Prof. Christine Klein has been elected as new member of the Leopoldina

Prof. Dr. Christine Klein (Foto: © DGN/Tedeskino)

The Leopoldina National Academy of Sciences unites researchers with special expertise in their respective fields.

The criterion for admission to the Leopoldina is outstanding scientific achievement.
Prof. Christine Klein from the University of Lübeck has now received this honor. The director of the Institute of Neurogenetics at the University of Lübeck is a new member of the Leopoldina National Academy of Sciences, where she belongs to the Neuroscience Section.

She is very pleased about this, says Prof. Klein. “This admission is an extraordinary honor and distinction, and I understand it as a further incentive to make the greatest possible contribution to science in general and to the Leopoldina in particular.”

Among scientists, admission to the ranks of Leopoldina members is considered one of the highest honors. In addition to Prof. Christine Klein, Prof. Jeanette Erdmann from the University of Lübeck is currently a member of the Leopoldina National Academy of Sciences.

Prof. Christine Klein is particularly grateful to all members of the institute and colleagues in neurology, as well as the many cooperation partners on campus, in Germany and internationally, through whom the research and exposure have only become possible. “I would also like to thank the University of Lübeck very much; I have always received the greatest possible support over all these years – even for unusual projects – which is something very special.” For example, Prof. Klein helped launch the ELISA study, which is investigating the spread of coronavirus in Lübeck and the region, at short notice. “I wish to be able to give a little back to my university, to science, but also to society in general by being a member of the Leopoldina and to be involved with and for science in all its facets and dimensions.”

Christine Klein studied medicine in Hamburg, Heidelberg, Lübeck, London and Oxford from 1988. She received her license to practice medicine in Lübeck in 1995, the same year she completed her doctorate at the University of Hamburg on “Rat Synaptic Proteins” at the Institute of Molecular Neurobiology Hamburg (ZMNH) under Prof. Craig Garner. During her internship year in England, she was able to publish her first clinical research papers. Finally, she spent two years at Harvard Medical School. The stay abroad was funded by the German Research Foundation. In 1999 she returned to Lübeck, where she established her own research group.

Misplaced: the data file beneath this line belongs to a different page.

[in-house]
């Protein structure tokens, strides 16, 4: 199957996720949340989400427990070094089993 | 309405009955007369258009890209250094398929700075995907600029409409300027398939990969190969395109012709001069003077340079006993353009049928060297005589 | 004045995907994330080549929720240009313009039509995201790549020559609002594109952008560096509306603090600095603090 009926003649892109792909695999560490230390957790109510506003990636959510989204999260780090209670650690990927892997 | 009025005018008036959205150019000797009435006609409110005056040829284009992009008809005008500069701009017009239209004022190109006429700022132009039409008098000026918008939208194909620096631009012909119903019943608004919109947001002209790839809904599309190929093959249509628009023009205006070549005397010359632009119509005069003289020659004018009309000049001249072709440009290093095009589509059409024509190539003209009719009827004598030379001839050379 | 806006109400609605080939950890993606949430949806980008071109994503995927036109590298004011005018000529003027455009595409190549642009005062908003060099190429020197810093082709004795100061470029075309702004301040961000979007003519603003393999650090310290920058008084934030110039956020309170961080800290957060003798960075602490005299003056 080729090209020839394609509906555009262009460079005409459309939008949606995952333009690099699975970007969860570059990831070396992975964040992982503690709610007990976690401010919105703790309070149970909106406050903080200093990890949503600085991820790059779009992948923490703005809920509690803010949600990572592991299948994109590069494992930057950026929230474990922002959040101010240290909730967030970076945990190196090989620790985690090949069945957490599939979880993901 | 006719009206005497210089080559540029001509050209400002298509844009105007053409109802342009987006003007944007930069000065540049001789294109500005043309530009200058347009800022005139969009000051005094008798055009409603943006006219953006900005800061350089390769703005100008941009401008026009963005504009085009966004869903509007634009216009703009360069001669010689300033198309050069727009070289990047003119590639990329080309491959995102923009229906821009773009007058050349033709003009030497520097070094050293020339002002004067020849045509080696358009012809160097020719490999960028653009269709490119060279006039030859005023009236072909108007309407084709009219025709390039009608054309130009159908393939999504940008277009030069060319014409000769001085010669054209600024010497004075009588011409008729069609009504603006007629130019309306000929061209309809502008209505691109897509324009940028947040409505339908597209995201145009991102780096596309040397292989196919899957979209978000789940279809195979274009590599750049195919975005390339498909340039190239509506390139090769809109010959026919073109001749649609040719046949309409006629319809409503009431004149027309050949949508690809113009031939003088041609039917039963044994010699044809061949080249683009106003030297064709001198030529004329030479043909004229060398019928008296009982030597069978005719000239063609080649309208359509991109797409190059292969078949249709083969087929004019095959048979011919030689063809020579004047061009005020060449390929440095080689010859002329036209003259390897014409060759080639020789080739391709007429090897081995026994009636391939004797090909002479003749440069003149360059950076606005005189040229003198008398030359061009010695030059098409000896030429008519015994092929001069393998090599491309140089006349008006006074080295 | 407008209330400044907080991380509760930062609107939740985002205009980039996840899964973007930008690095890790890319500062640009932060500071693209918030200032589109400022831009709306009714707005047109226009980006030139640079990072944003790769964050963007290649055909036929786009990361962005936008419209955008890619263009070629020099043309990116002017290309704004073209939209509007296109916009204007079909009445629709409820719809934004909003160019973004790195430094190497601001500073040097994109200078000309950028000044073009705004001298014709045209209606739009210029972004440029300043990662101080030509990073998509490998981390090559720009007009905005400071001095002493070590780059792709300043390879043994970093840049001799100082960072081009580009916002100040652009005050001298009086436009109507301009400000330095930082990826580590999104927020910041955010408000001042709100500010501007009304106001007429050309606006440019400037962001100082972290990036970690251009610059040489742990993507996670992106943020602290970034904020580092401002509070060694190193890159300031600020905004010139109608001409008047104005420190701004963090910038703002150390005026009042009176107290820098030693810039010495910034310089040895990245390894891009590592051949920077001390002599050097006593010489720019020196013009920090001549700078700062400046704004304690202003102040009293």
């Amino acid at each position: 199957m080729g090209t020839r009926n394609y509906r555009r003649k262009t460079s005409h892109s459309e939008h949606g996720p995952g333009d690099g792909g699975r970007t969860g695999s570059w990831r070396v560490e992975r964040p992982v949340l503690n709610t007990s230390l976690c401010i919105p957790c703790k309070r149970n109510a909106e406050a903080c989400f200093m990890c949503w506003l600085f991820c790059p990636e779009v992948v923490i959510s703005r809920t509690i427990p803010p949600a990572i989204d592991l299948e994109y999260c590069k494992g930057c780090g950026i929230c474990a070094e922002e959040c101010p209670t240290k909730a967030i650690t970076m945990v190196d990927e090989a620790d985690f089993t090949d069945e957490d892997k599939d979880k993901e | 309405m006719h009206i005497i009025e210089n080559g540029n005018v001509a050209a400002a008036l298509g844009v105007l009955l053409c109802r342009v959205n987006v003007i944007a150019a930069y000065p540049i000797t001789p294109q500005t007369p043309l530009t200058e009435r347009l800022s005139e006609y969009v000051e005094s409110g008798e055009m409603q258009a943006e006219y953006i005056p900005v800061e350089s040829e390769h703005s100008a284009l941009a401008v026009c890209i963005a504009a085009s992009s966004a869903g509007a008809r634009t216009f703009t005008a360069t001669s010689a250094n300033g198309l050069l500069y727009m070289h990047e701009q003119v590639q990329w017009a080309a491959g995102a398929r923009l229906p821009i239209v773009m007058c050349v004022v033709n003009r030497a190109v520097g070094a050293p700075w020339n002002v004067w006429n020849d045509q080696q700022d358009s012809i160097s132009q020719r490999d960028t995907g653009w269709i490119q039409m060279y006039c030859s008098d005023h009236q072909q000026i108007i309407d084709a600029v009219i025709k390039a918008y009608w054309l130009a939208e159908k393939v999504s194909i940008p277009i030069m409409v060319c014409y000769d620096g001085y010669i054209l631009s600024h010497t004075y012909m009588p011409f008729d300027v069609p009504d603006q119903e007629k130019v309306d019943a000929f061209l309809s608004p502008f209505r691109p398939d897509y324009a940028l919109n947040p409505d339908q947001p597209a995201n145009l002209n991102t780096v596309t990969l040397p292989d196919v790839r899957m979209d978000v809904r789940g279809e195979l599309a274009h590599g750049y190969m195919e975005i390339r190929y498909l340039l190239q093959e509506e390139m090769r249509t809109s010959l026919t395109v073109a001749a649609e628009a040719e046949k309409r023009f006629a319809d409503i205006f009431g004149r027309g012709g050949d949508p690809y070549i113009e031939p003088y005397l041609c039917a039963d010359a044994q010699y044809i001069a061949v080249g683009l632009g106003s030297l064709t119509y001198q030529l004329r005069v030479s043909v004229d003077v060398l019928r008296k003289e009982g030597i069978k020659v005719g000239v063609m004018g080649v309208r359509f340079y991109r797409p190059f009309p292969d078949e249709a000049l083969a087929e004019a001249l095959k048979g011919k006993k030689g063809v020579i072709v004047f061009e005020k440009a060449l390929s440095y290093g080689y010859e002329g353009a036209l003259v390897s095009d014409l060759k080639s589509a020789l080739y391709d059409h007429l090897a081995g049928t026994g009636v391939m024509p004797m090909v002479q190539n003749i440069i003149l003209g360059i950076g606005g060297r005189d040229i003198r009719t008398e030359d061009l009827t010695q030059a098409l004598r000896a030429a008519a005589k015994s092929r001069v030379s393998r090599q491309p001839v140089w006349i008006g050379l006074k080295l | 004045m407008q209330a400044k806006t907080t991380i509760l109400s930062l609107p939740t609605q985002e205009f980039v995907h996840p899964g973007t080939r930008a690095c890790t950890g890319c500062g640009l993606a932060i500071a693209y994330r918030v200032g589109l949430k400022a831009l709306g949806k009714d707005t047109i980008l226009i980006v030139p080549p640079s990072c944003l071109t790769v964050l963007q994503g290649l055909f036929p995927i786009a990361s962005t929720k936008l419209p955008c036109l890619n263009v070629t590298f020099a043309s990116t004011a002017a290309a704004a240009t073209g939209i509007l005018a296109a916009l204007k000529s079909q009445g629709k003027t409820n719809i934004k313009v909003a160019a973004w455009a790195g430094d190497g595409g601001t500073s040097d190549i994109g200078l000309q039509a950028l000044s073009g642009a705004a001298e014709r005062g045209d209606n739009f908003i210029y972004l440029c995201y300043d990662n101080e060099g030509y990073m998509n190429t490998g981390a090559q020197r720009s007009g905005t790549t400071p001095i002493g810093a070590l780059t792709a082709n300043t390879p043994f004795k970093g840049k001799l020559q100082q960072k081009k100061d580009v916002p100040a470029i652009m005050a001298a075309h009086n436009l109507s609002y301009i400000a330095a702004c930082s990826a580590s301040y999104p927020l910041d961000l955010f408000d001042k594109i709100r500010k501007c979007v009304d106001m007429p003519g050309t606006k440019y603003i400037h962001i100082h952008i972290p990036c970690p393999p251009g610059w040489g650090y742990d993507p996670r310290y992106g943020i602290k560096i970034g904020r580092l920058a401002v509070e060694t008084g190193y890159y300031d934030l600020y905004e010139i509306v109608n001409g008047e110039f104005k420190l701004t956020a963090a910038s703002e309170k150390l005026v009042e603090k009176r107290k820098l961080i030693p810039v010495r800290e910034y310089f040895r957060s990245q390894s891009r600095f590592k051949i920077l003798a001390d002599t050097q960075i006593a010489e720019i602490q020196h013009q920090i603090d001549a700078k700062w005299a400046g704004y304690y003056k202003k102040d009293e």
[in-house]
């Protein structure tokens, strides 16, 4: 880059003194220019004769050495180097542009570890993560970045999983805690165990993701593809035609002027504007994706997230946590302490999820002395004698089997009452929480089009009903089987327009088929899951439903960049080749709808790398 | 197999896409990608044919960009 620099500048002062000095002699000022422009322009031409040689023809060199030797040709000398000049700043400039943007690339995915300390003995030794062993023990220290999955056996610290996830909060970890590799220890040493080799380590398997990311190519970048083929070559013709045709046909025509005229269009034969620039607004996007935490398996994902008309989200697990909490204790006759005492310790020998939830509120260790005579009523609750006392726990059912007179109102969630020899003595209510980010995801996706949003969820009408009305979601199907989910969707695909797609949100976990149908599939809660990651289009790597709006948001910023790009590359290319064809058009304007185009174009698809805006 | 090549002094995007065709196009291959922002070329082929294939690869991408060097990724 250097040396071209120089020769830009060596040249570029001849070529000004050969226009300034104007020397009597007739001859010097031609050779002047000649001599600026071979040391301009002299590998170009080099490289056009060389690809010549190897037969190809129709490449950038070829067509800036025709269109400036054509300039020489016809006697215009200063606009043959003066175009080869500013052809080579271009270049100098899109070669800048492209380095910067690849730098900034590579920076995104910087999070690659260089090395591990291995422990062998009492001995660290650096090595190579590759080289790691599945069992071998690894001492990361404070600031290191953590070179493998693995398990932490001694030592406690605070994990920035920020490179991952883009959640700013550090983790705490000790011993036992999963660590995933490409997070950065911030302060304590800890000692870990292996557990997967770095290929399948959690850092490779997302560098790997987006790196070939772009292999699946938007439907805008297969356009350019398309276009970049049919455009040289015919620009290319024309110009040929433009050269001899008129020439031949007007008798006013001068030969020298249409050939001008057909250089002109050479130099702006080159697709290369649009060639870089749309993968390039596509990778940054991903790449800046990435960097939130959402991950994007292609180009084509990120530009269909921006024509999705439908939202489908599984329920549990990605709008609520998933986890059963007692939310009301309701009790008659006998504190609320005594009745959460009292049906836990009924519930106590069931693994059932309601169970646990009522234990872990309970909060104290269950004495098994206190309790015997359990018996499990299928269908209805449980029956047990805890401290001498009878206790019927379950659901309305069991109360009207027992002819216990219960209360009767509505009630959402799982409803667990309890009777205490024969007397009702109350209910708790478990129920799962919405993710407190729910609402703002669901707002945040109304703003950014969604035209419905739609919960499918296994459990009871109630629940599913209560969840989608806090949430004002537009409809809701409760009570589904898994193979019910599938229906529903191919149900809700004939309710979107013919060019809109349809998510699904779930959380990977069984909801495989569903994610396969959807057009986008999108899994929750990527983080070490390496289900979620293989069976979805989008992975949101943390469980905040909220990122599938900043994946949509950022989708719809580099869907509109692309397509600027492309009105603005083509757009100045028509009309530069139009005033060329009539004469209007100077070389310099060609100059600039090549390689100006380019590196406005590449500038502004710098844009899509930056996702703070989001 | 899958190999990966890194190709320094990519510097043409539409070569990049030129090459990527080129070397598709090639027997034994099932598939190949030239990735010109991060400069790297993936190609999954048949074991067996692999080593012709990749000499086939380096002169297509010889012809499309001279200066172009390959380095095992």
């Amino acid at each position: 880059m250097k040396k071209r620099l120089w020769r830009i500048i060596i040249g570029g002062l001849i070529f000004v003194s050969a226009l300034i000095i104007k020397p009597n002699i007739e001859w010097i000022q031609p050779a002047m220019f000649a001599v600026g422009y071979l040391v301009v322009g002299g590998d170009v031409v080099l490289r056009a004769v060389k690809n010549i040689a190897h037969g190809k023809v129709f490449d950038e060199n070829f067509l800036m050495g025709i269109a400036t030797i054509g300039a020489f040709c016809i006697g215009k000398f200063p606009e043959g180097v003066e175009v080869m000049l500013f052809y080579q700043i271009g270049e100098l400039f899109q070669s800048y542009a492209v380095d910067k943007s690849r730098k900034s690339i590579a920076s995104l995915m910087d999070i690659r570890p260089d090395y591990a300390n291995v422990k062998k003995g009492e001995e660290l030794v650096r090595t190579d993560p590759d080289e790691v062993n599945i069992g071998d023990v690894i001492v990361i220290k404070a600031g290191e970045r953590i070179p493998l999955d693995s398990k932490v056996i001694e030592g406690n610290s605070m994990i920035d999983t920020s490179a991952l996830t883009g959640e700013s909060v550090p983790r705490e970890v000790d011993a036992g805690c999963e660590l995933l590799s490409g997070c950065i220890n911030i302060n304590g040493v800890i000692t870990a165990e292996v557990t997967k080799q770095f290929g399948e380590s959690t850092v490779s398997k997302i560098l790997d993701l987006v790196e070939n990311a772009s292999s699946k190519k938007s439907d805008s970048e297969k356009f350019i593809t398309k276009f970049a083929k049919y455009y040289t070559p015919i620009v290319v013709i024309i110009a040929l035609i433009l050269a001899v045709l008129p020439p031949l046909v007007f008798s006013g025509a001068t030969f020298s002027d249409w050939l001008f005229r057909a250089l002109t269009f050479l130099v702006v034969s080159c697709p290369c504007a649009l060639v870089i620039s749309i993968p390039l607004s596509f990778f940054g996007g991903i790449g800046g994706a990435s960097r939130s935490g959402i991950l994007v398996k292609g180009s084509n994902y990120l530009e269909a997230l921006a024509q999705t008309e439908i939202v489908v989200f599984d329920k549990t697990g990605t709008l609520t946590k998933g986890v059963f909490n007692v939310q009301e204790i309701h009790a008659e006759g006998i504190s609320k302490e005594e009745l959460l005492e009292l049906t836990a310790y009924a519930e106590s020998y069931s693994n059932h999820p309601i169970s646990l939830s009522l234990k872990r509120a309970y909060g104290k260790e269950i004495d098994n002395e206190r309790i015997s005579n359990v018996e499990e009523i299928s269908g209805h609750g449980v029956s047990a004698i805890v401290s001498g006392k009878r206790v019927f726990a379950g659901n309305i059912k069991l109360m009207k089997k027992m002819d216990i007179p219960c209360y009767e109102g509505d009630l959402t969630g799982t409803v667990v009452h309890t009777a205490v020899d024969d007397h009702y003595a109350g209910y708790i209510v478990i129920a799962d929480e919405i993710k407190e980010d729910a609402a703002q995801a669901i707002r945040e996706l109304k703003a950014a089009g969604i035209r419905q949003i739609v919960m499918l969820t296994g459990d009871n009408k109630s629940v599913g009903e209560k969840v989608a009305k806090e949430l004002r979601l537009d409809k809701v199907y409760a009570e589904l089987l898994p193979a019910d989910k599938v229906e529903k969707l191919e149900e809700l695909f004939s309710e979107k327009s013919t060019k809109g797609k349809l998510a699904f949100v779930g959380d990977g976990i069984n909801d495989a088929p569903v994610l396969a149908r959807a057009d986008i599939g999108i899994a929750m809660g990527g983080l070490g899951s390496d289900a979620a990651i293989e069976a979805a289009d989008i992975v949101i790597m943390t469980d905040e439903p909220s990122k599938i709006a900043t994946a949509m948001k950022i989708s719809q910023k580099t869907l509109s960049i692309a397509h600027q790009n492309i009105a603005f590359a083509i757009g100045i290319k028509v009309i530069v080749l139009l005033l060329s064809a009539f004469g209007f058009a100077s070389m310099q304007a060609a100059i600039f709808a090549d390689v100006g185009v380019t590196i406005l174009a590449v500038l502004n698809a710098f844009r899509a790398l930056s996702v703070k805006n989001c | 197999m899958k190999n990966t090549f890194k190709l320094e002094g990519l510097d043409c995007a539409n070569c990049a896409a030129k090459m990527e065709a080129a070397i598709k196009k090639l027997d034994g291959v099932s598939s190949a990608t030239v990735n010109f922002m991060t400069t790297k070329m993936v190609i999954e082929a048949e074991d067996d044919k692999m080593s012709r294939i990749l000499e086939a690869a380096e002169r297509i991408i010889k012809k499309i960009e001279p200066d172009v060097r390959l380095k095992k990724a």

This was followed in 2001 by her habilitation on the “Clinical and Molecular Genetics of Dystonia”, a Heisenberg fellowship, and in 2004 by her specialist examination in neurology. In 2000 and 2002, her son and daughter were born. From 2004 to 2015, she and her family completed a total of eleven “summer sabbaticals” at the University of Toronto. In 2005, she was appointed to the first Lichtenberg Professorship of the Volkswagen Foundation. In 2009, she then succeeded in obtaining a shilling professorship with funding for ten years, enabling her to self-finance her position from 1997 – 2019.
Since 2013, Prof. Christine Klein has headed the Institute of Neurogenetics at the University of Lübeck. Her approximately 500 research papers have been cited nearly 40,000 times to date. The h-factor, i.e. the key figure for the worldwide perception of the scientist, is 97 and she has raised about 20 million third-party funds. In 2019-2020, she was the first president of the German Society of Neurology.

“One of my biggest priorities is to promote the next generation of scientists,” says Prof. Klein. So far, twelve of her doctoral students and mentees have been appointed to a professorship or habilitated.

With her expertise, the scientist is now strengthening the Leopoldina, which is a classic learned society with around 1,600 members from almost all scientific disciplines. The proportion of female scientists among its members has risen from seven to 15 percent over the past ten years.   

The academy's tasks include representing German science abroad and advising politicians and the public. For example, the Leopoldina is advising the German government on the current coronavirus pandemic.

It brings together researchers with special expertise in their respective fields. The approximately 1,600 academy members come from more than 30 countries. Each year, about 50 scientists are elected to the academy for life in a multi-stage selection process. Admission follows a nomination by Academy members, which is followed by a multi-stage selection process by the Section, the Class and the Presidium.
Since the Academy was founded in 1652, more than 7,000 individuals have been admitted to its ranks. These have included Marie Curie, Charles Darwin, Albert Einstein, Johann Wolfgang von Goethe, Alexander von Humboldt, Justus von Liebig and Max Planck.